Violence on the pitch? Usual lack of action.
Managers slagging off referees? Usual slapped wrists.
Think of the money! Think of the money! THINK   OF   THE   MONEY!

Thursday, 14 April 2011

Bradley Manning’s shameful treatment.

“More than 250 of America's most eminent legal scholars have signed a letter protesting against the treatment in military prison of the alleged WikiLeaks source Bradley Manning, contesting that his "degrading and inhumane conditions" are illegal, unconstitutional and could even amount to torture.”
“The list of signatories includes Laurence Tribe, a Harvard professor who is considered to be America's foremost liberal authority on constitutional law. He taught constitutional law to Barack Obama and was a key backer of his 2008 presidential campaign.
Tribe joined the Obama administration last year as a legal adviser in the justice department, a post he held until three months ago.
He told the Guardian he signed the letter because Manning appeared to have been treated in a way that "is not only shameful but unconstitutional" as he awaits court martial in Quantico marine base in Virginia."
"Bradley Manning is the soldier charged with leaking US government documents to Wikileaks. He is currently detained under degrading and inhumane conditions that are illegal and immoral.

For nine months, Manning has been confined to his cell for 23 hours a day. During his one remaining hour, he can walk in circles in another room, with no other prisoners present. He is not allowed to doze off or relax during the day, but must answer the question "Are you OK?" verbally and in the affirmative every five minutes. At night, he is awakened to be asked again "Are you OK?" every time he turns his back to the cell door or covers his head with a blanket so that the guards cannot see his face. During the past week, he was forced to sleep naked and stand naked for inspection in front of his cell, and for the indefinite future must remove his clothes and wear a "smock" under claims of risk to himself that he disputes.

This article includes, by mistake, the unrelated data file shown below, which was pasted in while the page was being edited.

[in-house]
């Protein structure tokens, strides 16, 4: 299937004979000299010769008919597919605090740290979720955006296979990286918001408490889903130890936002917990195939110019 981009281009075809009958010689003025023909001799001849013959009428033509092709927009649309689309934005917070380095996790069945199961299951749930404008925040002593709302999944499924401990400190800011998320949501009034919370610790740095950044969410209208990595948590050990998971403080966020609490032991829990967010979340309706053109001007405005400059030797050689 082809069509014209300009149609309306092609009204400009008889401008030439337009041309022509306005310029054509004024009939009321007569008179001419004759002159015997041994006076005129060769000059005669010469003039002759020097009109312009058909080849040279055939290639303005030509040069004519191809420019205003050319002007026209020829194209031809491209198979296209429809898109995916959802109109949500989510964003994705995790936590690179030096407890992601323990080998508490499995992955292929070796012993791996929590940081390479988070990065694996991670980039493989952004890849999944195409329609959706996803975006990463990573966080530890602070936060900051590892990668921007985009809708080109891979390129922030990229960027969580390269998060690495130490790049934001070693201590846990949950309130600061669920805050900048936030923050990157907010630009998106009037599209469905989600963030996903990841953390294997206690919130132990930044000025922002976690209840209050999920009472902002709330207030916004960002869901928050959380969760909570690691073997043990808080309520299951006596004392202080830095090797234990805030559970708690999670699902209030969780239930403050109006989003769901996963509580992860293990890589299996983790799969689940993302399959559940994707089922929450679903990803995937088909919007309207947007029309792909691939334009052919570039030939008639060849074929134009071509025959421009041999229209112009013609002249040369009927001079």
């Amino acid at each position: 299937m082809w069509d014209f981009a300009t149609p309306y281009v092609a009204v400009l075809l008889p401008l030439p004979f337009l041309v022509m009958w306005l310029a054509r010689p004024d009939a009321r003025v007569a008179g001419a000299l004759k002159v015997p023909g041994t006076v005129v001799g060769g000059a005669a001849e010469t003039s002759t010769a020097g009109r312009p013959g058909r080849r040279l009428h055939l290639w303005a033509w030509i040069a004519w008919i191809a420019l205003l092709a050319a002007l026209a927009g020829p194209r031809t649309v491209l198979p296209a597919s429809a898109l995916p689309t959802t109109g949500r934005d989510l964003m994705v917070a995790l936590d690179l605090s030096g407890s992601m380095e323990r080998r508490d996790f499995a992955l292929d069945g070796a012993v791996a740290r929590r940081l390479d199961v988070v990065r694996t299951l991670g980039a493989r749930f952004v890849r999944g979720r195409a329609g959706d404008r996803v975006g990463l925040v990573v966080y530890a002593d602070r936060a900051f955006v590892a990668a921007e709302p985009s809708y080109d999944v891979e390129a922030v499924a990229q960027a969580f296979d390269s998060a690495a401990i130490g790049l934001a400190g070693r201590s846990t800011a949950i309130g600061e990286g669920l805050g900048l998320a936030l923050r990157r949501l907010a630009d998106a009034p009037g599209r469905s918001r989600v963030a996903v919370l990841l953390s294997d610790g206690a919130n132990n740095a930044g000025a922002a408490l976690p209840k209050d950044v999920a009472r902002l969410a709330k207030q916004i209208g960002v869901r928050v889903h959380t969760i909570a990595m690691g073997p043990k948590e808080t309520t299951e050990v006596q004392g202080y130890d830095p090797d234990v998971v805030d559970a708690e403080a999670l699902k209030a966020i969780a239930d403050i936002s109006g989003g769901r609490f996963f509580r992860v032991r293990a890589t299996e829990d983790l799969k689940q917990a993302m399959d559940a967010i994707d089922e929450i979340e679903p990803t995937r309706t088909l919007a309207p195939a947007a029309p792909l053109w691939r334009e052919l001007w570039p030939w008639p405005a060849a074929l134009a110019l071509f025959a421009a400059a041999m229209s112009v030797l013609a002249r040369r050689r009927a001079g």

The sum of the treatment that has been widely reported is a violation of the eighth amendment's prohibition of cruel and unusual punishment and the fifth amendment's guarantee against punishment without trial. If continued, it may well amount to a violation of the criminal statute against torture, defined as, among other things, "the administration or application … of … procedures calculated to disrupt profoundly the senses or the personality."